forester neck turner

Discussion in 'Reloading' started by asa, Aug 5, 2008.

  1. asa

    asa Well-Known Member

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    does anyone have any opinions onthis tool, or is there a better tool out there. I have checked case neck thickness and was suprised at the difference in thickness, both nosler and remington
     
  2. boomtube

    boomtube Well-Known Member

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    Oct 8, 2007
    Need a little help. Forster makes two neck turners, one is for use on their case trimmer and the other is a hand held unit. Which are you looking at?
     

  3. Derek M.

    Derek M. Well-Known Member

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    I use the handheld. No problems.
     
  4. woods

    woods Well-Known Member

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    Hey asa

    I use the Forster hand held turner. It is one of 2 that I have experience with, the other is the K & M hand held turner. The Forster is simpler, cheaper and has a wider blade
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    The K & M has more bells and whistles like a pilot depth adjuster, a dial gauge and a cutting mandrel. However it is more expensive, especially with all the attachements, and the cutting blade is not as wide.

    Recently I discovered that the Forster reamers will also fit in the hand turner
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    and this will allow you to ream the inside at the same time as you turn the outside
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    This will get rid of do-nuts but you have to set your brass up by turning the outside on new cases to allow .003" to .004" neck clearance. Then when you once fire the case the inside diameter will be .003" to .004". Later when the do-nuts develop you can ream the inside to get rid of the do-nuts and lightly clean up the outside at the same time.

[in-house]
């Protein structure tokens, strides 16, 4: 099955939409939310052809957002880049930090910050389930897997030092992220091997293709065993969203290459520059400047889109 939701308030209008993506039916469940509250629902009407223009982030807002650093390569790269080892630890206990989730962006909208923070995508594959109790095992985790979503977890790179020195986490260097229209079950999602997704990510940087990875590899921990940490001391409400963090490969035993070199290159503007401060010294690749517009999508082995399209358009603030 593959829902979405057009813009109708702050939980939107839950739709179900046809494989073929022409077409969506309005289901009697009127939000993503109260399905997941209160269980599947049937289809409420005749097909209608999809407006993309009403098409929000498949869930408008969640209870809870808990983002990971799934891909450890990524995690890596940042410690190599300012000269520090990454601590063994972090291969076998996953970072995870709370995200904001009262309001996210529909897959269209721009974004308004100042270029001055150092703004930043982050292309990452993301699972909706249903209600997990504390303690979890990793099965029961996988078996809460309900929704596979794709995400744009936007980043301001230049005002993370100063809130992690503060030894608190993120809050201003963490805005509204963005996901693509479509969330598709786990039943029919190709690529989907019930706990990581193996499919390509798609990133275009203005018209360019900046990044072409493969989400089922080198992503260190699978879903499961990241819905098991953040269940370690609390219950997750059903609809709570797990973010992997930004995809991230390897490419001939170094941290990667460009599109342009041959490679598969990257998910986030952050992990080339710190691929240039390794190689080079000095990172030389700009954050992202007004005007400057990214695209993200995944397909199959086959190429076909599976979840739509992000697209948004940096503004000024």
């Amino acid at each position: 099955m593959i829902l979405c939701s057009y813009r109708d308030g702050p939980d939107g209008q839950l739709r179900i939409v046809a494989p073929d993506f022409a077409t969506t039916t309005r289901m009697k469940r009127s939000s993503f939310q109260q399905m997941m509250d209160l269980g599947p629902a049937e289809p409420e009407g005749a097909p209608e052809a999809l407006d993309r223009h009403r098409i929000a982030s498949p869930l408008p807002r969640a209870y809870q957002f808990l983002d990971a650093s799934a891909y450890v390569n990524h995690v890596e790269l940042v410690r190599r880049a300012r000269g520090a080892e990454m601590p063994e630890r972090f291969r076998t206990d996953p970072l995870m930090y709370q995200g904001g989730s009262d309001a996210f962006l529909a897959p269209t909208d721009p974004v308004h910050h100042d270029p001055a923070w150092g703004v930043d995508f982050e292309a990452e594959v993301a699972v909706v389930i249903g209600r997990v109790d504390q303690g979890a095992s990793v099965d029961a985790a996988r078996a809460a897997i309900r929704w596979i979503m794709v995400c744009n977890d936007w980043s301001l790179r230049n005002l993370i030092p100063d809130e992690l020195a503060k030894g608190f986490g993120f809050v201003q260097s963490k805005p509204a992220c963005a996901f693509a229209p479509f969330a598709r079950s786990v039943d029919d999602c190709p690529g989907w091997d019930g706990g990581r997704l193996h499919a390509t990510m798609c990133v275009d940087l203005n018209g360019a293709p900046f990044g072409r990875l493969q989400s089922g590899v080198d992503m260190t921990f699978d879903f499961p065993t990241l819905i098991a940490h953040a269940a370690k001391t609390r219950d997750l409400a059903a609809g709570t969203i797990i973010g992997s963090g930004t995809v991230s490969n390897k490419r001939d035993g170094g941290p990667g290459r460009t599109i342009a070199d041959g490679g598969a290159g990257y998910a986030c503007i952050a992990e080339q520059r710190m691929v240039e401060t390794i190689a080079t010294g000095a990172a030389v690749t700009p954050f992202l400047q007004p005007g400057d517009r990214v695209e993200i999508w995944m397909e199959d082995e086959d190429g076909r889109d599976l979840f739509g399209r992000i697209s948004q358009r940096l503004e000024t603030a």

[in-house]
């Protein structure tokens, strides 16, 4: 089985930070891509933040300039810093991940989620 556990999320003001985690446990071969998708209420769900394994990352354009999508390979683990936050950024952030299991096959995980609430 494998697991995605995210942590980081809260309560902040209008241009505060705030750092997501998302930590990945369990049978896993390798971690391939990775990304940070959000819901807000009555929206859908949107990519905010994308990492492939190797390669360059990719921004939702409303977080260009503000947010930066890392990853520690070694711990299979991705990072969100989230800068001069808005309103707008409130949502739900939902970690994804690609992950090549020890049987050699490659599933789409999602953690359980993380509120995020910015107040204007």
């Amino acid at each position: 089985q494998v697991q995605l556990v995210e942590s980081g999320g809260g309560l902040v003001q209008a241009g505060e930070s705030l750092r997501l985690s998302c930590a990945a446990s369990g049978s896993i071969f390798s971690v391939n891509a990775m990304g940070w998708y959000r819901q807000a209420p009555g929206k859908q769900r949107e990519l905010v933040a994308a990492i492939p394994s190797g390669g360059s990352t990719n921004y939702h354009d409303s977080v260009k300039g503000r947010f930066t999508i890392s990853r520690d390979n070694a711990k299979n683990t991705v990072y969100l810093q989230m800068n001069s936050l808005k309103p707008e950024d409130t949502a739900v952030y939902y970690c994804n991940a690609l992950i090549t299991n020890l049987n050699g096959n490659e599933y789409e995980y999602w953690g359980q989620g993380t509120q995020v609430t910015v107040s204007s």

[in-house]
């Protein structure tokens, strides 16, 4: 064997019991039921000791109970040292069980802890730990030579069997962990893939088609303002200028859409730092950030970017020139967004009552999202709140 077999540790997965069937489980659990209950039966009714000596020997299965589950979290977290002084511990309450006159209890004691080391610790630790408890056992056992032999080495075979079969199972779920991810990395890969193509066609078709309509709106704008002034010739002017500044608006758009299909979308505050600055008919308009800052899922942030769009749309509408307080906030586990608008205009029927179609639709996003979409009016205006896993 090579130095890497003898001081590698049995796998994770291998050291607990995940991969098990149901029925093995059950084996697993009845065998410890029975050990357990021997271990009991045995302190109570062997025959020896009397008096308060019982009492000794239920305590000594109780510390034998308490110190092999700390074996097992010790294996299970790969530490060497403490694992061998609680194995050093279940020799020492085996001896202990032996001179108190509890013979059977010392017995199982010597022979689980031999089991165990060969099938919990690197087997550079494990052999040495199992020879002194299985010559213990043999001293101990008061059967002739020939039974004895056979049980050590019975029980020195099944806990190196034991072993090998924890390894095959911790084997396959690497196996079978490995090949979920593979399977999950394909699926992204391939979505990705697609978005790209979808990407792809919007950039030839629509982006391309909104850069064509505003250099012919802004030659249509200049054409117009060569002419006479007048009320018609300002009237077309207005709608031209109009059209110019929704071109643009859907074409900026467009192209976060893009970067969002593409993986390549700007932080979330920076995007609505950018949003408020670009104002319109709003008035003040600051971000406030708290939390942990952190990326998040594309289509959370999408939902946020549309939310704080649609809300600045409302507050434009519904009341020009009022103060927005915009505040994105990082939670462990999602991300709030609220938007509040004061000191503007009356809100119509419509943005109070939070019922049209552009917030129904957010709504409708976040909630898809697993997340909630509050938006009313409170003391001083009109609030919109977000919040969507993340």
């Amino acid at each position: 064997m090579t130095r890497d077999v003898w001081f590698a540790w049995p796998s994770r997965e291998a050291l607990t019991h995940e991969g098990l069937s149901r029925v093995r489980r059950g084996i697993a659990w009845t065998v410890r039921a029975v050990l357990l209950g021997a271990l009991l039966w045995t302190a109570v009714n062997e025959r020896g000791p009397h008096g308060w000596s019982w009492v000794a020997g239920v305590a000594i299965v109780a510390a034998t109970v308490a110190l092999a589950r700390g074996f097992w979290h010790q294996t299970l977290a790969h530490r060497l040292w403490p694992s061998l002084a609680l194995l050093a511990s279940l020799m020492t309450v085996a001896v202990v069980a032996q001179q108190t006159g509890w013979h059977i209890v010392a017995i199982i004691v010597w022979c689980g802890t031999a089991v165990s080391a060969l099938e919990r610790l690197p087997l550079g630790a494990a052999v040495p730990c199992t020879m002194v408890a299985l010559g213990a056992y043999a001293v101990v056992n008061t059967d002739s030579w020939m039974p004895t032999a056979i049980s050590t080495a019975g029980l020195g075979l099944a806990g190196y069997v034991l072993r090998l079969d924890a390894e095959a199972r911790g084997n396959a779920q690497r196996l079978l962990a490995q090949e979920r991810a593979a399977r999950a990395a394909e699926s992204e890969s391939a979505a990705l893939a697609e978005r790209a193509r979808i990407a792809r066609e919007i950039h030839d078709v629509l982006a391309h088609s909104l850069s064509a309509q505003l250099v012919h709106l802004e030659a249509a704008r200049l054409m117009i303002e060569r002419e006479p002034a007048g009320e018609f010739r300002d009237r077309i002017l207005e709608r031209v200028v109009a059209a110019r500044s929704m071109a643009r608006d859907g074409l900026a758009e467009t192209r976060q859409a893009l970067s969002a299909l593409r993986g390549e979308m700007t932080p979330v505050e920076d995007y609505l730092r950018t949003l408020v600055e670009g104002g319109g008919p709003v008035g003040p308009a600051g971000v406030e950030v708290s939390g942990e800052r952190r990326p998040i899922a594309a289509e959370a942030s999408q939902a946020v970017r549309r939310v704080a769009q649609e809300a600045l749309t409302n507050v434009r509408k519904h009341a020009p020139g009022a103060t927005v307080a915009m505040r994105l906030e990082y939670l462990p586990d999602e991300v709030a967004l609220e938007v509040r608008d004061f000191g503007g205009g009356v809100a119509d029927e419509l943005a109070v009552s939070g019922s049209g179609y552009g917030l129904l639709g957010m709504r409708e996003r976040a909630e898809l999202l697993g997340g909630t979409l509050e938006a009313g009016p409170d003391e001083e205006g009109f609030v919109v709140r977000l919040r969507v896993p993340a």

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  5. asa

    asa Well-Known Member

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    Jul 19, 2006
    neck turner

    hey thanks for thr replys , I was looking at the hand held neck trimmer
     
  6. boomtube

    boomtube Well-Known Member

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    Okay. I have a Forster HOT 100 and have no complaint. Don't really like the plastic case holder device but that's a personal thing, it works well enough.

    It is best to limit cuts to maybe 4 thousanths on a single pass with any such turner. Neck fit should be really snug on the manderal but not tight. Use a case lube on the mandrel when turning. Don't cut into the shoulder, the Forster has a nice bevel on the carbide cutter to reduce the likelyhood of damaging the shoulder junction.